Study Shows That Canadian Teens Have “Lazy Bones”

in Canada/Other News by

Finally, we know why Canadian children are less productive than children from other countries. It’s because they have lazy bones. These teens do nothing more than tapping at their laptops or swiping on their tabs or smart phones.

A new research carried out by University of British Columbia warns people about the “four-year window”.

This window tells that girls of age 10 to 14 and boys 12 to 16 have approximately four years, where they need to be more active. During this time period, 36% of the bones in the human skeleton are formed. Teens who are less active during this age bracket are more likely to develop lazy bones, which might break as they grow old.

UBC medicine professor, Dr. Heather McKay was the one leading the study and found out that teens not doing any kind of exercise or strenuous activity were more likely to develop brittle bones.

According to her findings, “The things you do around adolescence to build your bone strength can never be repeated”.

Leigh Gabel, who is a PHD candidate, worked alongside Dr. McKay and looked over the bone health and exercise habits of 309 teenagers. The study lasted for four years and the results were compared by using 3D high resolution X-ray images. The comparison was carried out between teens who were involved with physical activity regularly as per recommendations and teens who did less than thirty minutes of exercise in a day.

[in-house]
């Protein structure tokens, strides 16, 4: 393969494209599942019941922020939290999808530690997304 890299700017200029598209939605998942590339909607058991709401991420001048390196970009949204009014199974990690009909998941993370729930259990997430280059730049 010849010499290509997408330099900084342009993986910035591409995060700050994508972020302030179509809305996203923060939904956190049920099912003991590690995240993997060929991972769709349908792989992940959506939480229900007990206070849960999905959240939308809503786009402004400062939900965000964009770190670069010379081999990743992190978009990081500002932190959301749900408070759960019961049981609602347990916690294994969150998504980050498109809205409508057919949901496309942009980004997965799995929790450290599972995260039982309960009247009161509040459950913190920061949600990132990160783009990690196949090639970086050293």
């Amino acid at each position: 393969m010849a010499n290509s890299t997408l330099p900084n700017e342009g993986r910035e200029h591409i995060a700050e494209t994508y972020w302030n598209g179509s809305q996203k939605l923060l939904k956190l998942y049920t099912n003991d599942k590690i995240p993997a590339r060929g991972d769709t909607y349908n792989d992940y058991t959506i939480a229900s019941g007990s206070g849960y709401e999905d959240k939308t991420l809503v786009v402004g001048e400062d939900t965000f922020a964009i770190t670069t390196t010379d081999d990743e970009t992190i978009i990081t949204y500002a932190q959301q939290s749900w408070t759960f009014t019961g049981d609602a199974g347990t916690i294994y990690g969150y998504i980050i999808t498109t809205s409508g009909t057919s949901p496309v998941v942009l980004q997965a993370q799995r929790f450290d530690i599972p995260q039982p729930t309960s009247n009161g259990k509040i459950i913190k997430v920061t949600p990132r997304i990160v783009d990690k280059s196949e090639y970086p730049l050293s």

According to Dr. McKay, there have been no studies carried out on the bone health of adolescents. On the other hand, studies carried on elderly people with frail bones suggest that they might have been less active when they were teenagers.

The physical activity daily guidelines call for 150 minutes of exercise in a week. The study revealed that around 43% of boys were getting the right amount of exercise and 11% of girls were meeting the target completely. What’s more is that boys are more prone to breaking bones, whereas women have a high chance of developing Osteoporosis.

McKay says that teens should indulge in activities like soccer, basketball and Frisbee. Furthermore, there’s good news adults who want to build bone strength now. They can still keep their skeletal structure intact with regular exercise.


Delilah is 31 years old from Toronto Canada and has a conservative view on politics, she lives on the road following big names in politics, she has come upon us with many years writing experience, in her early years she has been all over Europe back-packing and had the "adventure of a lifetime" before settling down to write news on Canadian and World politics.